PITTSBURGH (KDKA/AP) — It’s more than a game; it’s a clash of cultures.
Pitt and Penn State will renew this weekend what was once one of the biggest rivalries in college football after a more than decade and a half hiatus.
The Pittsburgh area is not just home to the University of Pittsburgh, it’s also home to more Penn State alumni than anywhere else in the world.
So, it’s no surprise to see plenty of trash talking from both fan bases as they look forward to Saturday’s noon kickoff at Heinz Field. In anticipation, Pitt was holding a pep rally Friday afternoon.
It’s been a long time since we cheered for a Pitt-Penn State game. In fact the last time we did, the cheerleaders and the players were toddlers.
It’s been 16 years since the intrastate rivalry’s last game, when Three Rivers Stadium was still standing. Saturday’s game is expected to be a record crowd of 70,000 at Heinz Field.
“I got a lot of family that are Penn State fans, lots of family that are Pitt fans. I think it’s a tremendous thing. It should be played every year,” said 93-7 The Fan’s Paul Zeise.
While it’s unclear just how heated things will get on the turf at Heinz Field, city officials and the top administrators at each school took precautions to make sure the action stays between the lines.
University of Pittsburgh police planned to scour residential neighborhoods around the campus in search of upholstered furniture left outside – the kind that can sometimes turn into kindling in celebration (or defeat) – and have anything that could serve as fuel for a pretty good bonfire removed.
Pitt’s chancellor and Penn State’s president issued a joint statement Thursday, encouraging the fans attending the game to “make wise choices.”
Both teams come in 1-0 after less than spectacular debuts against lesser opponents, perhaps because they were looking ahead. That won’t be an issue this time around. The winner gets in-state bragging rights for at least 52 weeks and a very sizable chip to play in the living rooms of in-state recruits.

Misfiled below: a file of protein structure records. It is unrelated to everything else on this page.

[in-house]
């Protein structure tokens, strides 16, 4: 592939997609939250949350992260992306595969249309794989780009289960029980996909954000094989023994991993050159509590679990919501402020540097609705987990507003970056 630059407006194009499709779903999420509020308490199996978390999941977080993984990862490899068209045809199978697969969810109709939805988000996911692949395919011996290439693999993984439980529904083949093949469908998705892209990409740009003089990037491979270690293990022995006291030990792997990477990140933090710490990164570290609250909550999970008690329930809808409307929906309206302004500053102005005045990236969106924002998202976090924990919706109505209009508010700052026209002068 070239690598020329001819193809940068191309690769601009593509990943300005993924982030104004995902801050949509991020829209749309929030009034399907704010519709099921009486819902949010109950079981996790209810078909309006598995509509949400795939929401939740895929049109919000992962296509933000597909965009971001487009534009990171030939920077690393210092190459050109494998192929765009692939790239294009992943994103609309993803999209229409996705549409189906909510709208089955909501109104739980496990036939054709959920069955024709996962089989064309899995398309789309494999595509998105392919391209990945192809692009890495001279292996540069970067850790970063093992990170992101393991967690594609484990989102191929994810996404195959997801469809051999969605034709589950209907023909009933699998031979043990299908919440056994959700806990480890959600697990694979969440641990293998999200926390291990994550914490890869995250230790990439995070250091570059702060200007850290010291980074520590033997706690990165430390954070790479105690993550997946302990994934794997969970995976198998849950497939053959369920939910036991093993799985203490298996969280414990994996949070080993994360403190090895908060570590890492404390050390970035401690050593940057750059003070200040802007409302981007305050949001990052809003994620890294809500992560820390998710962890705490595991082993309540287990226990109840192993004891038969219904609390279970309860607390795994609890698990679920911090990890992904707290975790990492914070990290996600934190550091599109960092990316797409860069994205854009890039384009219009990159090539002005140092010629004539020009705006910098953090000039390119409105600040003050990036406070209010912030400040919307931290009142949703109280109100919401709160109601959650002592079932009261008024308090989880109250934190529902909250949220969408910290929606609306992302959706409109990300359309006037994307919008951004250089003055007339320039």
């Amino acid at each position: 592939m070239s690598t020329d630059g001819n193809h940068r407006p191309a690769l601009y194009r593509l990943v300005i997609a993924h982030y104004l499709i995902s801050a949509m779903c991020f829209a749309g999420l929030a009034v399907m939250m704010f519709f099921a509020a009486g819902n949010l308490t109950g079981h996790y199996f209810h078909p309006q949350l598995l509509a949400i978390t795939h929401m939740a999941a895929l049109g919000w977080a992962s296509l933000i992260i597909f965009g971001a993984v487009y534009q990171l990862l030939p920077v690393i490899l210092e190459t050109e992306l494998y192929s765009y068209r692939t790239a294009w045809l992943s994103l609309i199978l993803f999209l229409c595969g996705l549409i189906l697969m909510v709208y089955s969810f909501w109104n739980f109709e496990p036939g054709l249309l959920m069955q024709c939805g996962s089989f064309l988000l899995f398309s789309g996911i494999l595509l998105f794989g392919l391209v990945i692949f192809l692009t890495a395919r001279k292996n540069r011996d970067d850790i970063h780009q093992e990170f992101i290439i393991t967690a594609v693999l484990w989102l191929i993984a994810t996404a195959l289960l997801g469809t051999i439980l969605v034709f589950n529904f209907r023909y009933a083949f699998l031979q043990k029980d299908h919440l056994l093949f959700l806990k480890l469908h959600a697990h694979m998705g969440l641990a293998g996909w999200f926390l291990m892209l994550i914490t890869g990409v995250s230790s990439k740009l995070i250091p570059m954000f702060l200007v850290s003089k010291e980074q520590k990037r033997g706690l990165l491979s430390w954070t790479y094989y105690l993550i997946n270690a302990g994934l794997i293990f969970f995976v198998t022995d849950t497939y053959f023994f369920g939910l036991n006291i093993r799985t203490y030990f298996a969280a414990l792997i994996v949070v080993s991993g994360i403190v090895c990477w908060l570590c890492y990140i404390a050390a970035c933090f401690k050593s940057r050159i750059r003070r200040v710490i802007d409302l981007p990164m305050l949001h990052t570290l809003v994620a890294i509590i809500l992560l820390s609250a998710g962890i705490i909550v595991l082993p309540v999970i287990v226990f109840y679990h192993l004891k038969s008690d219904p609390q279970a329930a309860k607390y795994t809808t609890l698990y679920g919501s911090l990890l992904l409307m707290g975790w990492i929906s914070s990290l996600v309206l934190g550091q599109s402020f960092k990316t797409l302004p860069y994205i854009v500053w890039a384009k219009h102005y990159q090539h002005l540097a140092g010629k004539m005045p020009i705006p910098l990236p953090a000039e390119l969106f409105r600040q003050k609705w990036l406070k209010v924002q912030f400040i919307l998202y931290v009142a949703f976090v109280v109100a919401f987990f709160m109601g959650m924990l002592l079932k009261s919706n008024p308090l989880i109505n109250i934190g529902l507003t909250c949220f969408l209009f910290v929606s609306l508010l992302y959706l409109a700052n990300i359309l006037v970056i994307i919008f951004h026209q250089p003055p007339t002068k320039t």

“It’s just a big opportunity for Pitt to get back in the national spotlight,” said Mary Olup, a Pitt fan. “[Pat] Narduzzi’s just the right coach for this program, and it’s a beginning. It’s going to get us back to where we need to be and where we want to be.”
Narduzzi made it a point in the run-up to the game to give his kids a crash course, one that happened to coincide with a rare media blackout that Narduzzi described as necessary to make sure the Panthers didn’t get caught up in any distractions before arguably the program’s most notable nonconference game since Sept. 16, 2000, when Pitt handed Penn State and coach Joe Paterno a 12-0 loss.
“I know when I first got into a major rivalry, I didn’t get it the first year,” Narduzzi said. “I got it the second year. I want to make sure they don’t do the same. It’s my job to make sure they embrace it and understand what it’s all about.”
Penn State coach James Franklin took a slightly different tack. While it may take some convincing for some of the Nittany Lions to get just how big a deal this is within the state, there are sizable number of players on both sides who call Pennsylvania home – some of whom were wooed by both schools – that won’t need a reminder.
“So we just want to make sure we have our composure and we have our poise and we go out and play as hard as we can and execute,” Franklin said. “I want them to play with passion, with emotion, but right up to the edge without having any issues.”
On StubHub, ticket prices are soaring. You’ll pay a grand for club seats, or you can get a standing room-only ticket for $120.
There’s also been speculation that Penn State fans scooped up Pitt season ticket plans just to be able to fill Heinz Field Saturday. But Pitt fans say they’ll dominate in the stands. The father of a former Pitt quarterback says he’s sure of it.
“This is Pittsburgh. This is Pitt territory. I think maybe, might be 70/30 in favor of Pitt,” said Pat Bostick, Sr.
“There’s no way there’ll be more Penn State fans,” says Zeise. “This is a pipe dream, this idea there’s going to be 30,000 Penn State fans. You can’t possibly have bought that many season tickets in order to have that many fans, which is the story they’re trying to tell.”
The word came down from Pitt Friday afternoon that Penn State failed to sell its allotment of tickets. They were sent back to Pitt, and all have since then been sold.
(TM and © Copyright 2016 CBS Radio Inc. and its relevant subsidiaries. CBS RADIO and EYE Logo TM and Copyright 2016 CBS Broadcasting Inc. Used under license. All Rights Reserved. This material may not be published, broadcast, rewritten, or redistributed. The Associated Press contributed to this report.)